Patent Appeal No. 6553.
May 24, 1960.
William E. Schuyler, Jr., Andrew B. Beveridge, Washington, D.C. (Francis C. Browne, Washington, D.C., of counsel), for appellant.
Robert E. Burns, New York City, for appellee.
United States Senior Judge for the Eastern District of Pennsylvaia, designated to participate in place of Judge O'Connell, pursuant to provisions of Section 294(d), Title 28 United States Code.
This appeal is from the decision of the Assistant Commissioner of Patents, acting for the Commissioner, reversing the decision of the Examiner of Interferences, and dismissing appellant's opposition to appellee's application for registration of a composite mark comprising a plume and thistle background design together with the words "Le Gant Mademoiselle," as a trademark for gloves made of leather, fabric, and combinations thereof. The opposition is based on appellant's ownership of a long prior registration, No. 346,290, dated May 18, 1937, of "Mademoiselle" as a trademark for ladies' shoes made of leather, fabric, and combinations of those materials. The Commissioner found that in view of the differences between the marks and the goods of the parties "there is no likelihood of confusion or mistake or deception of purchasers within the purview of the statute."
However, it was the examiner's position that ladies' shoes and gloves are closely related, generally sold in the same stores, and frequently purchased and used together as accessories to complement a particular costume. We agree with the examiner that the goods are so related that their sale by different parties under substantially similar marks would likely lead purchasers to suppose that they emanated from the same source. See In re Keller, Heumann Thompson Co., Inc., 81 F.2d 399, 23 CCPA 837, and General Shoe Corp. v. Lerner Bros. Mfg. Co., Inc., 254 F.2d 154, 45 CCPA 872.
Turning to the similarity of the marks, applicant's mark appropriates "Mademoiselle," the entire registered mark of appellant. While it adds the words "Le Gant," which mean "The Glove" in French, those words are merely descriptive of appellee's goods, even though, as noted by the Commissioner, their descriptive significance might not be recognized as such by the average purchaser. The words "Le Gant" are displayed less prominently than "Mademoiselle," with the latter enclosed by quotation marks which suggests that it is the name by which the product is to be identified.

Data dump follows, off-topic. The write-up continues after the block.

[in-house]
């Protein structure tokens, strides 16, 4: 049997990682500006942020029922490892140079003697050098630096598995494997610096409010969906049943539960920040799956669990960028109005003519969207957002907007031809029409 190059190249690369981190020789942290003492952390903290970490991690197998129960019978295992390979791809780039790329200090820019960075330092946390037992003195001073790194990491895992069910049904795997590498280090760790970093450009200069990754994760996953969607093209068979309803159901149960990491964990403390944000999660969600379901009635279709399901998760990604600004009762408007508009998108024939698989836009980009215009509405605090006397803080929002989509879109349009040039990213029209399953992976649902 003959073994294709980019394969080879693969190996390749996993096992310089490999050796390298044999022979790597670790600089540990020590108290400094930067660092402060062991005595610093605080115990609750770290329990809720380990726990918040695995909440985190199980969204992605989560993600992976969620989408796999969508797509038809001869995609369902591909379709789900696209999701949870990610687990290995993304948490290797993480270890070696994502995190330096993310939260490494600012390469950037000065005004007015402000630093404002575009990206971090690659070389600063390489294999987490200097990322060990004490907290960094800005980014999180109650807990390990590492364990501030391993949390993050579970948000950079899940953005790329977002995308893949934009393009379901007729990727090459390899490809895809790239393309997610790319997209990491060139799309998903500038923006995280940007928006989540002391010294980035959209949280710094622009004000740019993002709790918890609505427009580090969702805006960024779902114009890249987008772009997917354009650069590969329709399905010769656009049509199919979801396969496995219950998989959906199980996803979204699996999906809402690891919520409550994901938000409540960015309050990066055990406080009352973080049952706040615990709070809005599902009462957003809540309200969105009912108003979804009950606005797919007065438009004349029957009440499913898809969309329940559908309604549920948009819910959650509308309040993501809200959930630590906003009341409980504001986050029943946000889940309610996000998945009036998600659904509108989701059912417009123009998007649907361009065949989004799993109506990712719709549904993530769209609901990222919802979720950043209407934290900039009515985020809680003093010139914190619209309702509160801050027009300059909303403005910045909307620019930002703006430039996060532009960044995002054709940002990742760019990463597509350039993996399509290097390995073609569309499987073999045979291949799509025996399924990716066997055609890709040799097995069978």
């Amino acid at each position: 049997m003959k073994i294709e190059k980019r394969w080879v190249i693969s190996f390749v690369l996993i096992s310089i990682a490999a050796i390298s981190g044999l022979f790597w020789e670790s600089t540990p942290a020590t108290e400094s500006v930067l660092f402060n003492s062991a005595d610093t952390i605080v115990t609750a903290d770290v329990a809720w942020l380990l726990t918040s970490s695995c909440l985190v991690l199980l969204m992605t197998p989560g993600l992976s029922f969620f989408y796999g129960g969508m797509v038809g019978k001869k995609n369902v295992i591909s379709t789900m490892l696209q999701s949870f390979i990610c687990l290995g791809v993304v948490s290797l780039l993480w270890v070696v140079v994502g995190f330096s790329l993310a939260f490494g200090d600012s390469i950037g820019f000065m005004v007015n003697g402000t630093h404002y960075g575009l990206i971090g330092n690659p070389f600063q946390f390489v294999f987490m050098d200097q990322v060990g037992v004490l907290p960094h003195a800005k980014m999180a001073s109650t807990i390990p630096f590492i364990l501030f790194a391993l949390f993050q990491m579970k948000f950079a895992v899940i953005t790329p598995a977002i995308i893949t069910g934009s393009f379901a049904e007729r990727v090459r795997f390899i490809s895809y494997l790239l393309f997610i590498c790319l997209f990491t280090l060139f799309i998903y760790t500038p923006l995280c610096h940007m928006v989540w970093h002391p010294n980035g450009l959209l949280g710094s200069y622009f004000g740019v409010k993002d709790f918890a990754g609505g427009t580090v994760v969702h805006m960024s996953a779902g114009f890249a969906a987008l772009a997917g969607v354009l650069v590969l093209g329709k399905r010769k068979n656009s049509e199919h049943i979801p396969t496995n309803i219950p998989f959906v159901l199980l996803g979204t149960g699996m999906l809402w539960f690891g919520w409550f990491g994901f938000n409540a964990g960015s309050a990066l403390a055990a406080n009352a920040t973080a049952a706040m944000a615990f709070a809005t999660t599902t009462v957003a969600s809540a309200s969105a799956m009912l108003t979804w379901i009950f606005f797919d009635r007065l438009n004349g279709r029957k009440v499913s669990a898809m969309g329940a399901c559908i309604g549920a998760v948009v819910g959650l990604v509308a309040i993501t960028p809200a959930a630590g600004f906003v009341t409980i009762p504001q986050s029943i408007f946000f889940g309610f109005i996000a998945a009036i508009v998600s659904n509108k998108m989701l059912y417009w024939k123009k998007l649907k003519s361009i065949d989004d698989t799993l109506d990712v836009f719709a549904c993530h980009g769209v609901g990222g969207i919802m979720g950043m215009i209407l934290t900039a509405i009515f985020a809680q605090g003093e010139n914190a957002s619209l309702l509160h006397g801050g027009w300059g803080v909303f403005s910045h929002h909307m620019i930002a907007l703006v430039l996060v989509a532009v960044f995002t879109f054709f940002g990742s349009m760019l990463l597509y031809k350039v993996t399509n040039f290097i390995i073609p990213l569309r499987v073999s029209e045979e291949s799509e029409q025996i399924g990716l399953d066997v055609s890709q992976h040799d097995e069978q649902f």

Applicant's mark also includes a plume and thistle background design, but that appears to be no more than an ornamentation physically separated from the words so that it would not necessarily be regarded as a part of the trademark.
Viewing the competing words in their entireties, the word "Mademoiselle," the appellant's entire mark, is the dominant feature of applicant's mark and the one most likely to be remembered as indicating origin of the goods. It is, therefore, at least doubtful whether the marks of the parties could be used concurrently without a likelihood of confusion within the meaning of the Lanham Act, 15 U.S.C.A. § 1051 et seq., and that doubt should be resolved against the newcomer. L. Nachman Son, Inc. v. E. Lasner, Inc., 263 F.2d 342, 46 CCPA 780.
The facts of the instant case are not unlike those in General Shoe Corporation v. Hollywood Maxwell Co., Cust. Pat. App., 277 F.2d 169. There we held confusion would likely result from concurrent use of the mark "Ingenue" by different parties on women's shoes and brassieres respectively. While the marks here are not identical, as they were in that case, we are of the opinion the similarity between them, when applied to the instant goods, is such that the reasoning in that decision is applicable here.
Two motions have been filed by counsel for appellant, one seeking to strike an allegation by opposing counsel of misconduct below, and the other to strike certain third party registrations included in appellee's brief.
Both motions are granted to the extent that we find nothing in the record to support appellee's allegation of misconduct; and that the registrations objected to, which were not made a part of the record under the rules of the Patent Office, have not been considered here.
The decision is reversed.